As computers and information sharing increasingly pervade our everyday lives, we need greater assurance that software can and will conform to social and personal expectations. Increasingly, it plays a role in personal freedom, whether it be through accessibility, privacy or security. To improve software quality and reliability, my research addresses the challenges to aligning laws, regulations and policies with software specifications. This includes studying:
- Formal languages to express policies and system requirements and tools to reason about conflicts, inconsistencies and ambiguities within and among policies and specifications;
- Methods to enable business analysts and software developers to analyze and refine policy into measurable system specifications that can be monitored over time; and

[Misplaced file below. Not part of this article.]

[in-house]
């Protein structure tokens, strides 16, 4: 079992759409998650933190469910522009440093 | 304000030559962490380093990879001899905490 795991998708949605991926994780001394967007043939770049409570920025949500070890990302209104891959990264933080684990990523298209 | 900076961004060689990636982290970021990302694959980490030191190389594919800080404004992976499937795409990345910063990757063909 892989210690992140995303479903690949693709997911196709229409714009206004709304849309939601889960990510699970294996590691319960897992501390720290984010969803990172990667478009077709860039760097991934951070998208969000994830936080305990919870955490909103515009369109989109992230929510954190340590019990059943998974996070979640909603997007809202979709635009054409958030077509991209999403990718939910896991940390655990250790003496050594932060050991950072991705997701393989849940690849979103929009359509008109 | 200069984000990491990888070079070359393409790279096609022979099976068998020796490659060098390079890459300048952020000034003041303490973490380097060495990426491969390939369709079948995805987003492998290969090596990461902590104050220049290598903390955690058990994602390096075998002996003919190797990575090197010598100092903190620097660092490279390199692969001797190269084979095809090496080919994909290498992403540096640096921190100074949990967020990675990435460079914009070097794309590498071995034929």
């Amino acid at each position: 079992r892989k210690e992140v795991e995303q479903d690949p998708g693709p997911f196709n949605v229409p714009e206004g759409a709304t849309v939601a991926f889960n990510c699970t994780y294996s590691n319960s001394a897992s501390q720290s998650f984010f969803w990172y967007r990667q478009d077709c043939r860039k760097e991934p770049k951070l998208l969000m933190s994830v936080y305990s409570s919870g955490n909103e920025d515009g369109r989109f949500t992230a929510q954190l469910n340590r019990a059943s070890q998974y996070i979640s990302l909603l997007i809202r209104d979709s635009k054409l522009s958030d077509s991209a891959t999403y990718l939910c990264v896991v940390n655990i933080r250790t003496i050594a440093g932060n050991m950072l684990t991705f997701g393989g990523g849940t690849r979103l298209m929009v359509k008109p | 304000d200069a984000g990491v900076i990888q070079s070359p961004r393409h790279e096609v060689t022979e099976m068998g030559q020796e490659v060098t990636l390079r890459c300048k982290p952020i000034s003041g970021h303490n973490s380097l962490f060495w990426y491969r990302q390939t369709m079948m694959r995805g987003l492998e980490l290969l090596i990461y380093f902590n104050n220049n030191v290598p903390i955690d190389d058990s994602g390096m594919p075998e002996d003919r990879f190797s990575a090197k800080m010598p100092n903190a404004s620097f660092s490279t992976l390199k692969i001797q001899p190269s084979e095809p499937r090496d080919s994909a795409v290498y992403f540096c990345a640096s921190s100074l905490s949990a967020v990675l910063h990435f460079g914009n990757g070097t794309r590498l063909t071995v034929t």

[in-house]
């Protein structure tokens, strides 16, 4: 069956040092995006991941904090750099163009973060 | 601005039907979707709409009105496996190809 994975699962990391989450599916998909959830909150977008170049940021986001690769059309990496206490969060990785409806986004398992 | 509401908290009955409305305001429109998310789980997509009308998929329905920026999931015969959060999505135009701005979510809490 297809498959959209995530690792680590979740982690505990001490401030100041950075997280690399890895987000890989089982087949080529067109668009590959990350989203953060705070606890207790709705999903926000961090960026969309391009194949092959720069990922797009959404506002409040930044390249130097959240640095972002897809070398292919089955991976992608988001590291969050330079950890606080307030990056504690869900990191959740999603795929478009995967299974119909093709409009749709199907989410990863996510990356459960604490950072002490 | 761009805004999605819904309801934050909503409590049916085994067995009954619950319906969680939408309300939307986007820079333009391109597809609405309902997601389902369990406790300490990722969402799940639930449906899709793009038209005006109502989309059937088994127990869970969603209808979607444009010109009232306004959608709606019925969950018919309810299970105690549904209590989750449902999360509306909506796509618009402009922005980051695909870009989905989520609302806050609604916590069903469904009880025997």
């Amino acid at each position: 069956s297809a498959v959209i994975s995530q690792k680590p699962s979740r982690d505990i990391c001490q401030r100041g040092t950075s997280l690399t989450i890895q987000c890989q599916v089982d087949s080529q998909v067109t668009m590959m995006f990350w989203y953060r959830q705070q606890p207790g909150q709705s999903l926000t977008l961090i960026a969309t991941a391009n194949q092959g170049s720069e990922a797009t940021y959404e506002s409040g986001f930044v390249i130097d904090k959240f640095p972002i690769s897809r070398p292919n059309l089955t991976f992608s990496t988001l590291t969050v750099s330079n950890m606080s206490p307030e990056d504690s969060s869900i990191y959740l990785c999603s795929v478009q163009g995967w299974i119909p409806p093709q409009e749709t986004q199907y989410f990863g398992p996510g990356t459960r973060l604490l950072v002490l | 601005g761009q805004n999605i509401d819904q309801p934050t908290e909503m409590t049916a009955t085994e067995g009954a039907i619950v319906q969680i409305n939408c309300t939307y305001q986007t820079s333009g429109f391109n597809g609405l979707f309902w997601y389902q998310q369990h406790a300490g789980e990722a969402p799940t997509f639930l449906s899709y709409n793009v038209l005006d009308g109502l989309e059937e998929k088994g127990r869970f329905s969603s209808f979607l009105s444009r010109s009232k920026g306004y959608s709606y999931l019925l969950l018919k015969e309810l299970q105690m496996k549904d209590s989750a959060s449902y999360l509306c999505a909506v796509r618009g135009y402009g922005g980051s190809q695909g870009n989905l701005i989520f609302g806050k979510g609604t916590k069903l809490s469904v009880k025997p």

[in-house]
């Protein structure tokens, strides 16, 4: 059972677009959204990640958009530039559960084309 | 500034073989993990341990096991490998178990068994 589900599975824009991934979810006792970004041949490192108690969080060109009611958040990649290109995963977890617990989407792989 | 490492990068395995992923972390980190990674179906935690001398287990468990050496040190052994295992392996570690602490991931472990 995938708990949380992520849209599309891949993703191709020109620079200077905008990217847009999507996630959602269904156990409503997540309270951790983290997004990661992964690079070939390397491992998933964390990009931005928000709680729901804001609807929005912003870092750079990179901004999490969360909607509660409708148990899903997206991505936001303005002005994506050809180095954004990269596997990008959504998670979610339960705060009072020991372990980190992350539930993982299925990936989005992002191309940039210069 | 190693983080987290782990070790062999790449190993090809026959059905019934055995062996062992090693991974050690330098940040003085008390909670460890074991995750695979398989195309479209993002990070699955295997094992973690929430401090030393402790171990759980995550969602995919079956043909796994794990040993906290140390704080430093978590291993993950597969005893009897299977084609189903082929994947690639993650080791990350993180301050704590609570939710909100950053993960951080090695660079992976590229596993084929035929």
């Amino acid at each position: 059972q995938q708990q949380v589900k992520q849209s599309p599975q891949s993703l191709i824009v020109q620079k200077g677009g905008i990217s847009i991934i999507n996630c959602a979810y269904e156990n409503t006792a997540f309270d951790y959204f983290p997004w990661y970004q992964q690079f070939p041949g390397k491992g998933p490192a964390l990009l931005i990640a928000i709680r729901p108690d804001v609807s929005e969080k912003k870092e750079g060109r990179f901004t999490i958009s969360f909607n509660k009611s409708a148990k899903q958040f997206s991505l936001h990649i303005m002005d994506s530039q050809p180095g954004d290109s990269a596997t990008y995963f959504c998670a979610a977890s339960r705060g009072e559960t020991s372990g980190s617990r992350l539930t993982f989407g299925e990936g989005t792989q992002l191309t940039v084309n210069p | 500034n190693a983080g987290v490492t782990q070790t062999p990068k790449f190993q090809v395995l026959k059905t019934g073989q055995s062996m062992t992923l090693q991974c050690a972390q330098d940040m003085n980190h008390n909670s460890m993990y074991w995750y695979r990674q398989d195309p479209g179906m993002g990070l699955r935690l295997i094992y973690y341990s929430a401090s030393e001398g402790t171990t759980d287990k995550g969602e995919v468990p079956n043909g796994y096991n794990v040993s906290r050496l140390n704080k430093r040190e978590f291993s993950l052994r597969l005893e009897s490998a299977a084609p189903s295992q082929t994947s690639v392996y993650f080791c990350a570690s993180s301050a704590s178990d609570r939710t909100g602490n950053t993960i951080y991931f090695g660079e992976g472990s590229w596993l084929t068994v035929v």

- Communities of practice that include diverse backgrounds, viewpoints and expertise, including law, computer science, government, industry and the public.
Lorrie Cranor does work in three areas: usable privacy and security, privacy decision making and supporting trust decisions.
Usable privacy and security: The privacy and security research community has become increasingly aware that usability problems severely impact the effectiveness of mechanisms designed to provide security and privacy in software systems. Our research employs a combination of three high-level strategies to make secure systems more usable:
- building systems that just work, without involving humans in security-critical functions;
- making secure systems intuitive and easy to use;
- teaching humans how to perform security-critical tasks.
Her second line of research is on privacy decision making: While most people claim to be very concerned about their privacy, they do not consistently take actions to protect it. Web retailers detail their information practices in their privacy policies, but most of the time this information remains invisible to consumers. Our research focuses on understanding how individuals make privacy-related decisions and in finding ways to make privacy information more usable to consumers.